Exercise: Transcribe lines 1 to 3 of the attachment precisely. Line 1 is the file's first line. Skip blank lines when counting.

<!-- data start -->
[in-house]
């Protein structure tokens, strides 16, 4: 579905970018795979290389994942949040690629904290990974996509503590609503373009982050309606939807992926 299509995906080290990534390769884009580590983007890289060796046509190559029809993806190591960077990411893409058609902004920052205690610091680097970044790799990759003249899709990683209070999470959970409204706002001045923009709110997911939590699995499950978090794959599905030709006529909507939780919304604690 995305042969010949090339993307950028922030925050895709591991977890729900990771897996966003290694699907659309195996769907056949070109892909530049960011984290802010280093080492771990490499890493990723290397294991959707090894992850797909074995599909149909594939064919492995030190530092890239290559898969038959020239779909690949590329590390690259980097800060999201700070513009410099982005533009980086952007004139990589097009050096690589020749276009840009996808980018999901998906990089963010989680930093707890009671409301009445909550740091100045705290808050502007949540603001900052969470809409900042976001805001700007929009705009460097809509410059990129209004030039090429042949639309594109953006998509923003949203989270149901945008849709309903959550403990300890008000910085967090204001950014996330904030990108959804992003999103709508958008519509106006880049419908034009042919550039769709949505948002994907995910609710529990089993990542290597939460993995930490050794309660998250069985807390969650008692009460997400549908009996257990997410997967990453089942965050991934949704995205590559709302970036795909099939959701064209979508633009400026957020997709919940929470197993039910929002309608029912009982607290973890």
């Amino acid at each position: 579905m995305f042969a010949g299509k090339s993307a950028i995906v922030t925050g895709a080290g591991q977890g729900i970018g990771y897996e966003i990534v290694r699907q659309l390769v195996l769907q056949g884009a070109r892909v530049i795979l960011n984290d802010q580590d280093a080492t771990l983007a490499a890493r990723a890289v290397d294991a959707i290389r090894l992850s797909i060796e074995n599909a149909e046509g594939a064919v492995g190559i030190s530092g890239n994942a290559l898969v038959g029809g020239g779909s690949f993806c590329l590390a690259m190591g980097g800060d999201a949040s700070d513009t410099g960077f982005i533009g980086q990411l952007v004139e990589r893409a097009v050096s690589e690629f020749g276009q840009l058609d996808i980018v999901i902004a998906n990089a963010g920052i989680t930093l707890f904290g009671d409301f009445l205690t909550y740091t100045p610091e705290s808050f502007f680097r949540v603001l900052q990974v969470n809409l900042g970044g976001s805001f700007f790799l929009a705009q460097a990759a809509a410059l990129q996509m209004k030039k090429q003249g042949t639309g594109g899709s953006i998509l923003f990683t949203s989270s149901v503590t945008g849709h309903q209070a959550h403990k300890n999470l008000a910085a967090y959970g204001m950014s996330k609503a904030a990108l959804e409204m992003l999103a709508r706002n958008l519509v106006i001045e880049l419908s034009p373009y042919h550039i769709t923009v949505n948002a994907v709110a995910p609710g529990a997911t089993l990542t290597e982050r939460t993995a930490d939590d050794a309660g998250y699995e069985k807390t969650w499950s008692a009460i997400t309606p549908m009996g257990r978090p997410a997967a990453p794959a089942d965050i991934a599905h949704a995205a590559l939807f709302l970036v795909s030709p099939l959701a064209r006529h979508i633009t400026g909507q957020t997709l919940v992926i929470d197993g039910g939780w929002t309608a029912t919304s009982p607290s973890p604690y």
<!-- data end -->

[in-house]
């Protein structure tokens, strides 16, 4: 579905970018795979290389994942949040690629904290990974996509503590609503373009982050309606939807992926 299509995906080290990534390769884009580590983007890289060796046509190559029809993806190591960077990411893409058609902004920052205690610091680097970044790799990759003249899709990683209070999470959970409204706002001045923009709110997911939590699995499950978090794959599905030709006529909507939780919304604690 995305042969010949090339993307950028922030925050895709591991977890729900990771897996966003290694699907659309195996769907056949070109892909530049960011984290802010280093080492771990490499890493990723290397294991959707090894992850797909074995599909149909594939064919492995030190530092890239290559898969038959020239779909690949590329590390690259980097800060999201700070513009410099982005533009980086952007004139990589097009050096690589020749276009840009996808980018999901998906990089963010989680930093707890009671409301009445909550740091100045705290808050502007949540603001900052969470809409900042976001805001700007929009705009460097809509410059990129209004030039090429042949639309594109953006998509923003949203989270149901945008849709309903959550403990300890008000910085967090204001950014996330904030990108959804992003999103709508958008519509106006880049419908034009042919550039769709949505948002994907995910609710529990089993990542290597939460993995930490050794309660998250069985807390969650008692009460997400549908009996257990997410997967990453089942965050991934949704995205590559709302970036795909099939959701064209979508633009400026957020997709919940929470197993039910929002309608029912009982607290973890």
């Amino acid at each position: 579905m995305f042969a010949g299509k090339s993307a950028i995906v922030t925050g895709a080290g591991q977890g729900i970018g990771y897996e966003i990534v290694r699907q659309l390769v195996l769907q056949g884009a070109r892909v530049i795979l960011n984290d802010q580590d280093a080492t771990l983007a490499a890493r990723a890289v290397d294991a959707i290389r090894l992850s797909i060796e074995n599909a149909e046509g594939a064919v492995g190559i030190s530092g890239n994942a290559l898969v038959g029809g020239g779909s690949f993806c590329l590390a690259m190591g980097g800060d999201a949040s700070d513009t410099g960077f982005i533009g980086q990411l952007v004139e990589r893409a097009v050096s690589e690629f020749g276009q840009l058609d996808i980018v999901i902004a998906n990089a963010g920052i989680t930093l707890f904290g009671d409301f009445l205690t909550y740091t100045p610091e705290s808050f502007f680097r949540v603001l900052q990974v969470n809409l900042g970044g976001s805001f700007f790799l929009a705009q460097a990759a809509a410059l990129q996509m209004k030039k090429q003249g042949t639309g594109g899709s953006i998509l923003f990683t949203s989270s149901v503590t945008g849709h309903q209070a959550h403990k300890n999470l008000a910085a967090y959970g204001m950014s996330k609503a904030a990108l959804e409204m992003l999103a709508r706002n958008l519509v106006i001045e880049l419908s034009p373009y042919h550039i769709t923009v949505n948002a994907v709110a995910p609710g529990a997911t089993l990542t290597e982050r939460t993995a930490d939590d050794a309660g998250y699995e069985k807390t969650w499950s008692a009460i997400t309606p549908m009996g257990r978090p997410a997967a990453p794959a089942d965050i991934a599905h949704a995205a590559l939807f709302l970036v795909s030709p099939l959701a064209r006529h979508i633009t400026g909507q957020t997709l919940v992926i929470d197993g039910g939780w929002t309608a029912t919304s009982p607290s973890p604690y």